Dachau and things we don’t want to remember

Entrance to Dachau

All four of us found ourselves at the front gates of the Dachau Concentration Camp on a cold but beautiful sunny morning as we were about to start the Memorial Tour. This has been open as a visitor centre since 1965.

Arbeit Macht Frei” or “Work will set you free” reads the inscription on the entrance gates.

This was very strange as only two hours before I was resigned to the fact that none of our crew wanted to go on the tour so I wasn’t going to force it on anyone.

After all why would anyone want to inflict such misery and horror on a few days holiday?

For me it was just 8 miles from Munich where we were staying, it is a huge part of the German story and I really wanted to see it – I knew it was morbid and would be upsetting  but something brought me there. It was quite a difference to the “Sound of Music” bus tour of Salzburg the previous day!

In a bizarre coincidence we missed the bus tour that we intended to take and hopping off the train at Dachau station we bumped into a lad from Templemore in Tipperary who is an official guide …off we went with Gordon!

Dachau is unique as it was the very first concentration camp, opened in 1933 initially for male German resistors who needed to be “re-educated“.  After 1938 as the Nazi terror machine reigned across Europe the camp became a cruel home to many other male Jews and other persecuted minorities.

We learned that Dachau was the sophisticated  “pilot” camp, which was to be used as a training ground for the Nazi’s who would practice, develop and use this model and replicate it over 2,000 times across Europe. This camp was so sophisticated that it was even shown to visiting dignitaries as part of PR, propaganda tours – this was no secret.

Dachau was a clever place to locate the camp as it is a beautiful area with a proud history – a camp there must surely be legit?

The top, well respected SS commanders would be trained here in detail about how to run a concentration camp. I always pictured the concentration camps as prisons but in reality it was an imprisoned workforce who were there to service factories, which were located outside the grounds. These factories included big companies who are still popular brands today.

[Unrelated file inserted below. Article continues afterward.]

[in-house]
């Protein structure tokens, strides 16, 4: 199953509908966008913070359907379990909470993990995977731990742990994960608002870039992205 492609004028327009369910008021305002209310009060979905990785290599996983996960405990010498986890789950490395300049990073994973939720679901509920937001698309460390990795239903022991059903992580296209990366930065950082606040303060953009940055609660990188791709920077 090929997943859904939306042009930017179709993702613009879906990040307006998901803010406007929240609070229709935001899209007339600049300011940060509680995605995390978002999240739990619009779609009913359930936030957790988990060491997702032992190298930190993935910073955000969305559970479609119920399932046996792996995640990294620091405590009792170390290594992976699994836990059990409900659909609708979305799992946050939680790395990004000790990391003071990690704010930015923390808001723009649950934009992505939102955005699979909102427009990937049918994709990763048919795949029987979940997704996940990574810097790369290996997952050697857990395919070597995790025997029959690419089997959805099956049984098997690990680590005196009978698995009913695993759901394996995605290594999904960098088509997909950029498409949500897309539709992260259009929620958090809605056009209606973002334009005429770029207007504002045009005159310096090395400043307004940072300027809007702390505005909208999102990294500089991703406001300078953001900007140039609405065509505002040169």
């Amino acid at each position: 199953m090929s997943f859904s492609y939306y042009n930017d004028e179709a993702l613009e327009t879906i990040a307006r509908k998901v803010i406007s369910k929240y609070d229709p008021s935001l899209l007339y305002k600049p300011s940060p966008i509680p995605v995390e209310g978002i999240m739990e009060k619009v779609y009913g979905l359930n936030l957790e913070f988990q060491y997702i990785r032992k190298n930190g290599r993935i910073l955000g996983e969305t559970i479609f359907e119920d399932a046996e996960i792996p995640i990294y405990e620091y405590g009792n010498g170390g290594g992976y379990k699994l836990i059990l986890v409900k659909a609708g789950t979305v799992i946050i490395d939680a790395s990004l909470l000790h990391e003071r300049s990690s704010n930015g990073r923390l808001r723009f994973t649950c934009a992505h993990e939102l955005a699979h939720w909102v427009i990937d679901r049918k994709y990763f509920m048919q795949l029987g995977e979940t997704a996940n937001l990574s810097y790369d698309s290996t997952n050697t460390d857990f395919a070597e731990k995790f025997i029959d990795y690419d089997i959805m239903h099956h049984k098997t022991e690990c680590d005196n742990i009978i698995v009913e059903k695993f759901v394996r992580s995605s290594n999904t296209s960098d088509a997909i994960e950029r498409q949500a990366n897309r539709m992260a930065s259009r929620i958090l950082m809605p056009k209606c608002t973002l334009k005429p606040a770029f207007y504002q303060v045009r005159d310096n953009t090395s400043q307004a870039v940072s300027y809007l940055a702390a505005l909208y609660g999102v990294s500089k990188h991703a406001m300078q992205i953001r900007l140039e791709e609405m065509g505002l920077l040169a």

This was a system designed both to imprison “Imperfect” people but also to make money from them in a brutally efficient industrial model.

Torture, humiliation and unimaginable cruelty ensured that all prisoners stayed in check – there were worse camps than Dachau Gordon told us.

I photographed the entrance  – on a sunny day it looked nice.

I photographed the famous gate with that “motto“.

I took a photo of the prisoners as they were photographed on the day they were liberated on the 29th April, 1945 – lots of happy faces.

I took a photo of the huge yard where the roll calls would have taken place – gorgeous day.

I took a photo of all the prisoners who were photographed in a roll call – lots of unhappy men lined up.

I took photos of the room where the prisoners were taken on the day they arrived – they were stripped, and then totally shaved and deloused with disinfectant, which would burn their skin we were told.

On display in the room were some large prints with graphic images, which started to reveal the full awful story – I didn’t photograph these.

We were shown a wooden table over which men were humiliated and whipped with a cane if they stepped out of line (not making a  bed properly for example) – I didn’t photograph this.